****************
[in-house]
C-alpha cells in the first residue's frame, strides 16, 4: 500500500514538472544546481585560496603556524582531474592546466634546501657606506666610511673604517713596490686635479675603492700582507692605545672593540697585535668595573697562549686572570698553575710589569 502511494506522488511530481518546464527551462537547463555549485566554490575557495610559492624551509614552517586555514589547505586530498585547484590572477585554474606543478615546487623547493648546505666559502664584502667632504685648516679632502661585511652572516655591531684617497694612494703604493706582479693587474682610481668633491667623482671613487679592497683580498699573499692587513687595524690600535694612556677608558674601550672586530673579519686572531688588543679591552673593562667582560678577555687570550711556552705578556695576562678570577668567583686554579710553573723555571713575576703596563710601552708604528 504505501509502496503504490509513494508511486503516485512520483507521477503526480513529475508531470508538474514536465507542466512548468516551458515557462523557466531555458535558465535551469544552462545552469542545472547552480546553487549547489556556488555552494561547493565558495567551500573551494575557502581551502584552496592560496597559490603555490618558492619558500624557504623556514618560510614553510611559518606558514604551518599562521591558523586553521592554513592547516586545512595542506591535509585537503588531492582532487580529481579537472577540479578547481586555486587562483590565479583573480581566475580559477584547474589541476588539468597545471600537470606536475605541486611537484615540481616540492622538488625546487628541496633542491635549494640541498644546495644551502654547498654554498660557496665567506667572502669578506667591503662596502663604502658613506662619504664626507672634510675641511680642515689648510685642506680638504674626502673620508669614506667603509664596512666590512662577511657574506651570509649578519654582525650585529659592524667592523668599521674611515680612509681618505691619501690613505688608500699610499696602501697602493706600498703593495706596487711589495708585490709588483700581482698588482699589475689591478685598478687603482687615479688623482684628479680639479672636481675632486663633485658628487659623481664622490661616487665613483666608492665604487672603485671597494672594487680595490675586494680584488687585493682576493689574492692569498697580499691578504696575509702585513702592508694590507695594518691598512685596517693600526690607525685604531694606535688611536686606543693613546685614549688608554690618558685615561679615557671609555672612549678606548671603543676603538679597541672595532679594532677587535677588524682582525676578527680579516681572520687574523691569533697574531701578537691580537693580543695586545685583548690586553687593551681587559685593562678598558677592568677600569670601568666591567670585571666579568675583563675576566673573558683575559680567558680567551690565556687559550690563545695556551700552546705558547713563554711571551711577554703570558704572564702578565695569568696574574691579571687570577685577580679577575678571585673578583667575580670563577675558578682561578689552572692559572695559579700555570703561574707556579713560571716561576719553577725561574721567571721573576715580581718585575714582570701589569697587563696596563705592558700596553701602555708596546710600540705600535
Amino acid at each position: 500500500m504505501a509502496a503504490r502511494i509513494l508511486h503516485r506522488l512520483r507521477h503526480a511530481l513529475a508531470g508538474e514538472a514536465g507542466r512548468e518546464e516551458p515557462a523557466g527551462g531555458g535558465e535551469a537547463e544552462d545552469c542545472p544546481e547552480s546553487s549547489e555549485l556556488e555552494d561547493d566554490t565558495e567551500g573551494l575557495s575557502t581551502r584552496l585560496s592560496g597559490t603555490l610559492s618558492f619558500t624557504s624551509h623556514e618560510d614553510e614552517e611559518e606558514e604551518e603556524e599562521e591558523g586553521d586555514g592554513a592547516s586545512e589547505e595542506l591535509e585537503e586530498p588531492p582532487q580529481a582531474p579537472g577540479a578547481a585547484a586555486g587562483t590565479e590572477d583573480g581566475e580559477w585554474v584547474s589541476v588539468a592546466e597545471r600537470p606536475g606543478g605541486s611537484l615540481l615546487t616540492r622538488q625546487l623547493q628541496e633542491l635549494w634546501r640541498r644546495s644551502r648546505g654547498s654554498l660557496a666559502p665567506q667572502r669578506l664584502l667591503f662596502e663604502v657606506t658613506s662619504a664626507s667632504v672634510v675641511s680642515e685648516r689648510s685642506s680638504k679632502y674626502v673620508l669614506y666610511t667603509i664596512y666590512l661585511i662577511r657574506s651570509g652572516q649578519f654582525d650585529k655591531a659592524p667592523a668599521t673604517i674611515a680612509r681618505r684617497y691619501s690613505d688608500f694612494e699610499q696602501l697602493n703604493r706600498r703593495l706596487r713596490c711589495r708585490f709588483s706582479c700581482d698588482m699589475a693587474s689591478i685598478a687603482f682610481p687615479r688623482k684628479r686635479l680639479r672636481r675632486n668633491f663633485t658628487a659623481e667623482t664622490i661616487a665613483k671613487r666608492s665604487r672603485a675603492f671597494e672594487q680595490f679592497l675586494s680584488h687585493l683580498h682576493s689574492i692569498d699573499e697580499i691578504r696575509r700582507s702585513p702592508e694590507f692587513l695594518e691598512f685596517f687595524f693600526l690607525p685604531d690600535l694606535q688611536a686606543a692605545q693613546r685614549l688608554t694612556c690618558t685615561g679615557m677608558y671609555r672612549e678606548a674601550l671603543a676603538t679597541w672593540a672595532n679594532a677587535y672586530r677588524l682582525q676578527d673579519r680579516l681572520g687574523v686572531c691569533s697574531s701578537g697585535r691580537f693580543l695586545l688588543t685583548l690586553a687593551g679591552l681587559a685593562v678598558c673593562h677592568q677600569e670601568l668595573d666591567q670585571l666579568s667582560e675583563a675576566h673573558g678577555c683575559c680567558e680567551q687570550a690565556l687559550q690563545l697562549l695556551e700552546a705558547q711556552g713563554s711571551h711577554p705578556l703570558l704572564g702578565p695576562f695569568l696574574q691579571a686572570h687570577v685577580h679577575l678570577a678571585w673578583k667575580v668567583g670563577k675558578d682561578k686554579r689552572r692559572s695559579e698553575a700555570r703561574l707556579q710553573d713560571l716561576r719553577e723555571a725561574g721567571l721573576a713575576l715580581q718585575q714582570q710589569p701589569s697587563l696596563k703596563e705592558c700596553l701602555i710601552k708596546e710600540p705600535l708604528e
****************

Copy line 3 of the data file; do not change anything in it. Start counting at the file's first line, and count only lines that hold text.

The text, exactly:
Amino acid at each position: 500500500m504505501a509502496a503504490r502511494i509513494l508511486h503516485r506522488l512520483r507521477h503526480a511530481l513529475a508531470g508538474e514538472a514536465g507542466r512548468e518546464e516551458p515557462a523557466g527551462g531555458g535558465e535551469a537547463e544552462d545552469c542545472p544546481e547552480s546553487s549547489e555549485l556556488e555552494d561547493d566554490t565558495e567551500g573551494l575557495s575557502t581551502r584552496l585560496s592560496g597559490t603555490l610559492s618558492f619558500t624557504s624551509h623556514e618560510d614553510e614552517e611559518e606558514e604551518e603556524e599562521e591558523g586553521d586555514g592554513a592547516s586545512e589547505e595542506l591535509e585537503e586530498p588531492p582532487q580529481a582531474p579537472g577540479a578547481a585547484a586555486g587562483t590565479e590572477d583573480g581566475e580559477w585554474v584547474s589541476v588539468a592546466e597545471r600537470p606536475g606543478g605541486s611537484l615540481l615546487t616540492r622538488q625546487l623547493q628541496e633542491l635549494w634546501r640541498r644546495s644551502r648546505g654547498s654554498l660557496a666559502p665567506q667572502r669578506l664584502l667591503f662596502e663604502v657606506t658613506s662619504a664626507s667632504v672634510v675641511s680642515e685648516r689648510s685642506s680638504k679632502y674626502v673620508l669614506y666610511t667603509i664596512y666590512l661585511i662577511r657574506s651570509g652572516q649578519f654582525d650585529k655591531a659592524p667592523a668599521t673604517i674611515a680612509r681618505r684617497y691619501s690613505d688608500f694612494e699610499q696602501l697602493n703604493r706600498r703593495l706596487r713596490c711589495r708585490f709588483s706582479c700581482d698588482m699589475a693587474s689591478i685598478a687603482f682610481p687615479r688623482k684628479r686635479l680639479r672636481r675632486n668633491f663633485t658628487a659623481e667623482t664622490i661616487a665613483k671613487r666608492s665604487r672603485a675603492f671597494e672594487q680595490f679592497l675586494s680584488h687585493l683580498h682576493s689574492i692569498d699573499e697580499i691578504r696575509r700582507s702585513p702592508e694590507f692587513l695594518e691598512f685596517f687595524f693600526l690607525p685604531d690600535l694606535q688611536a686606543a692605545q693613546r685614549l688608554t694612556c690618558t685615561g679615557m677608558y671609555r672612549e678606548a674601550l671603543a676603538t679597541w672593540a672595532n679594532a677587535y672586530r677588524l682582525q676578527d673579519r680579516l681572520g687574523v686572531c691569533s697574531s701578537g697585535r691580537f693580543l695586545l688588543t685583548l690586553a687593551g679591552l681587559a685593562v678598558c673593562h677592568q677600569e670601568l668595573d666591567q670585571l666579568s667582560e675583563a675576566h673573558g678577555c683575559c680567558e680567551q687570550a690565556l687559550q690563545l697562549l695556551e700552546a705558547q711556552g713563554s711571551h711577554p705578556l703570558l704572564g702578565p695576562f695569568l696574574q691579571a686572570h687570577v685577580h679577575l678570577a678571585w673578583k667575580v668567583g670563577k675558578d682561578k686554579r689552572r692559572s695559579e698553575a700555570r703561574l707556579q710553573d713560571l716561576r719553577e723555571a725561574g721567571l721573576a713575576l715580581q718585575q714582570q710589569p701589569s697587563l696596563k703596563e705592558c700596553l701602555i710601552k708596546e710600540p705600535l708604528e